Exile is still the best Myst game too. Would be great for a VR conversion, if Cyan’s still going down that route.

Games Celebrating Their 15th Anniversary in 2021

New Super Mario Bros (May 15, 2006)

We’re technically getting something with Super Mario 3D World + Bowser’s Fury real soon.

Gears of War (November 7, 2006)

Gears is in an odd spot. Where does the franchise really go after Gears 5 and branching off into spin-offs like Gears Tactics?

Tom Clancy’s Splinter Cell: Double Agent (October 24, 2006)

There’s a solid appetite for more stealth games still, and plenty of fans wanting a new Splinter Cell. Come on, Ubisoft, make it happen.

Guitar Hero 2 (November 7, 2006)

VR’s pretty much the last hope for Guitar Hero. There’s been some cracks at Guitar Hero or Rock Band in VR that kind of flopped, but Beat Saber‘s success might have moved the needle in a better direction. The Oculus Quest 2’s success (and PSVR’s steady base) might help, too.

Bully (October 17, 2006)

I’d honestly prefer a new Bully than GTA 6. God Bully was so good.

Saints Row (August 29, 2006)

Ahh, Saints Row. With how popular open-world games are now — and how advanced some studios’ technology is — I wonder what the appetite for a new one would be. I can imagine a lot of executives not really wanting to greenlit a new Saints Row unless it had some especially wild angle. (Update 12:50pm AEDT: As pointed out in the comments, we are getting a new Saints Row after all — although questions remain on what the angle is precisely. Volition’s been pretty quiet, and I imagine COVID would have slowed development a little as everyone got things into place.)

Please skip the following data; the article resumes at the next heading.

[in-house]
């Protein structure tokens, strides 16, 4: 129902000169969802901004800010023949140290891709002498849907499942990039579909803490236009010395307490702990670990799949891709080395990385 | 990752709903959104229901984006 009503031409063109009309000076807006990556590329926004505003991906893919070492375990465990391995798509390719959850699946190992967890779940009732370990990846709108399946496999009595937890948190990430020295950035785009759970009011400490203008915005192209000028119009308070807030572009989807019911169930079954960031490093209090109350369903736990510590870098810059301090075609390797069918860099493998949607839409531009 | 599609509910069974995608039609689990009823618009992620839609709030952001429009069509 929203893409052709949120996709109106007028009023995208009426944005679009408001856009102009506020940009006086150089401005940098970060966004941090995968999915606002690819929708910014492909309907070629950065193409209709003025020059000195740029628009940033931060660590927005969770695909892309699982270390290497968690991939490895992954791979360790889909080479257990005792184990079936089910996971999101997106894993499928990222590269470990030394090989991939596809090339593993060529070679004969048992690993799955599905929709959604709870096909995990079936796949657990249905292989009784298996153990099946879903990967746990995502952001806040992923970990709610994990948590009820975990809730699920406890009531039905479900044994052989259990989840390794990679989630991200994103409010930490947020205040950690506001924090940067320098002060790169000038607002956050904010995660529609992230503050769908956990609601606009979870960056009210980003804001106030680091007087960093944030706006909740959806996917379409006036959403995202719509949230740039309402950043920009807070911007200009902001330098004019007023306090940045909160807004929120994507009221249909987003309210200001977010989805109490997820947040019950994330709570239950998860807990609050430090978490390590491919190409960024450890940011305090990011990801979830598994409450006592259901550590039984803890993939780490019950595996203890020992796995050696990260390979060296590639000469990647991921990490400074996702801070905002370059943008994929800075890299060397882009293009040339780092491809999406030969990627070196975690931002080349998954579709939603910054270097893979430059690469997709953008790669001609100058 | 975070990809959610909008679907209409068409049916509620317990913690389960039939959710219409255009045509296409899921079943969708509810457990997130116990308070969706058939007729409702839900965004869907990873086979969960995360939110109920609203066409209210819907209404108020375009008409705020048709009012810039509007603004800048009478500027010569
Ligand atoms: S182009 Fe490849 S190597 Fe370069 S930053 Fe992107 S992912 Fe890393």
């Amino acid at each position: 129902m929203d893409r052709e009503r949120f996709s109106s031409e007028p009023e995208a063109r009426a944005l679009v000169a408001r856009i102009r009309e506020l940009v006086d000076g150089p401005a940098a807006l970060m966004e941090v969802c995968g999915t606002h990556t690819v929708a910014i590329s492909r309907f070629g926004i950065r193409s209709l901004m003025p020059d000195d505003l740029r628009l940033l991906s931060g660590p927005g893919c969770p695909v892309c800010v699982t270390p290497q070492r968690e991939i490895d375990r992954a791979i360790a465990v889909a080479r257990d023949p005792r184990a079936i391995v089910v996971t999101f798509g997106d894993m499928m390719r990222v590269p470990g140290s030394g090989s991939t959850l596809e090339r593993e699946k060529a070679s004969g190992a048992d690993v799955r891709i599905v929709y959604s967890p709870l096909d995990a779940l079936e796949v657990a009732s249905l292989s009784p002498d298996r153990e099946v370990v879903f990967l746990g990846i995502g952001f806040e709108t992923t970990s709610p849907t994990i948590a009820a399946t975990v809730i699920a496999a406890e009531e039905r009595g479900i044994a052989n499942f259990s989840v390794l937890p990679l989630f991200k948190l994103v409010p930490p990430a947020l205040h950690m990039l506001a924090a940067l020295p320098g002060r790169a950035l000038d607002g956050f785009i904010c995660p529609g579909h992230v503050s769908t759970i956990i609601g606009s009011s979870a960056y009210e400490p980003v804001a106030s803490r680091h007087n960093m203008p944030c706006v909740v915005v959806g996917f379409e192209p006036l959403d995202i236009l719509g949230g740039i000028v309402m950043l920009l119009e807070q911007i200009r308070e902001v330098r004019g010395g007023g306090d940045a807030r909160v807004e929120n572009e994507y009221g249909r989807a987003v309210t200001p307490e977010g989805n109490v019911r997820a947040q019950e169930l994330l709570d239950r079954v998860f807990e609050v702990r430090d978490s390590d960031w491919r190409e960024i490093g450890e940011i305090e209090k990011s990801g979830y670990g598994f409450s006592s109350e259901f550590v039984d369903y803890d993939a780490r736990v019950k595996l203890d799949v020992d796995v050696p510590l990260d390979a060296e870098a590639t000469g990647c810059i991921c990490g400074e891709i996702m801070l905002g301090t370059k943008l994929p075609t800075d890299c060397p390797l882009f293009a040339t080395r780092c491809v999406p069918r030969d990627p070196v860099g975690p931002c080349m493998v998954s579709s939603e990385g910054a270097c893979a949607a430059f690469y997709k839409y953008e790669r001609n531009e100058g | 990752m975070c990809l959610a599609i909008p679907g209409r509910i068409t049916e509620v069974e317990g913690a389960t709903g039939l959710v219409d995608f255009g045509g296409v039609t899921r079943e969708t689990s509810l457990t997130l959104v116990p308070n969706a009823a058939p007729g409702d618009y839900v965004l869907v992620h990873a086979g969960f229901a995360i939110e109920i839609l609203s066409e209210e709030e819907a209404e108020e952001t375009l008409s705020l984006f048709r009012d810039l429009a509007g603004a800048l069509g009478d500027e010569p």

Sonic The Hedgehog, Sonic Riders

Sonic hit the Xbox 360 in 2006, but before that we got Sonic Riders and Tails confusing the shit out of Knuckles with science about water/hoverboards. Excellent stuff.

Team Sonic Racing kind of hits some of these beats in a way, so I don’t know that SEGA would ever want to return to Racers. But some kind of proper Sonic appreciation for the franchise’s 25th birthday seems very likely.

Games Celebrating Their 10th Anniversary In 2021

Elder Scrolls: Skyrim (November 11, 2011)

Image: Bethesda

Ahh, Skyrim. May the wheels of cheese never end.

Portal 2 (April 19, 2011)

portal 2 parody sound of silence
Image: Harry101UK

Not just a beautiful game, but also incredible fodder for memes, mods and some remarkable parodies.

Mass Effect 2 (January 17, 2011)

Let’s Talk About How Much Mass Effect 2 Rules

Still one of the best games of all time, and will probably be one of 2021’s best games when the remastered trilogy drops in a few months. Having Mass Effect 3 multiplayer going again will be great, but it’s really the story of Mass Effect 2 and the character drama that makes the series stick for me.

Total War: Shogun 2 (March 15, 2011)

shogun 2

One of Creative Assembly’s best adaptations of the Total War formula, until the Warhammer and Three Kingdoms series came out. I’d love to see those modern inclusions brought back into the Shogun era. Tons of personality with years of engine improvements, UI quirks ironed out and a massive graphical, diplomatic and AI upgrade? Yes please.

Terraria (May 16, 2011)

One of the all-time greats from the early indie era. It’s wild that it’s turning 10 in a couple of months. It completely changed the lives of its creators, although maybe not to the same extent as Minecraft. Still, I’d expect a big event for the Terraria community this year.

Legend of Zelda: Skyward Sword (November 18, 2011)

I know it’s not the most popular Zelda and the motion controls at the time weren’t … great. But with the Switch, Skyward Sword could work really well in 2021. Breath of the Wild did a bang up job and Splatoon has shown that Nintendo can really make that control system stick.

But Nintendo takes a lot of license with their modern interpretations. Skyward Sword has a metric ton of potential that could be rectified really easily: tutorial bloat, the dousing, and Fi being slightly less annoying.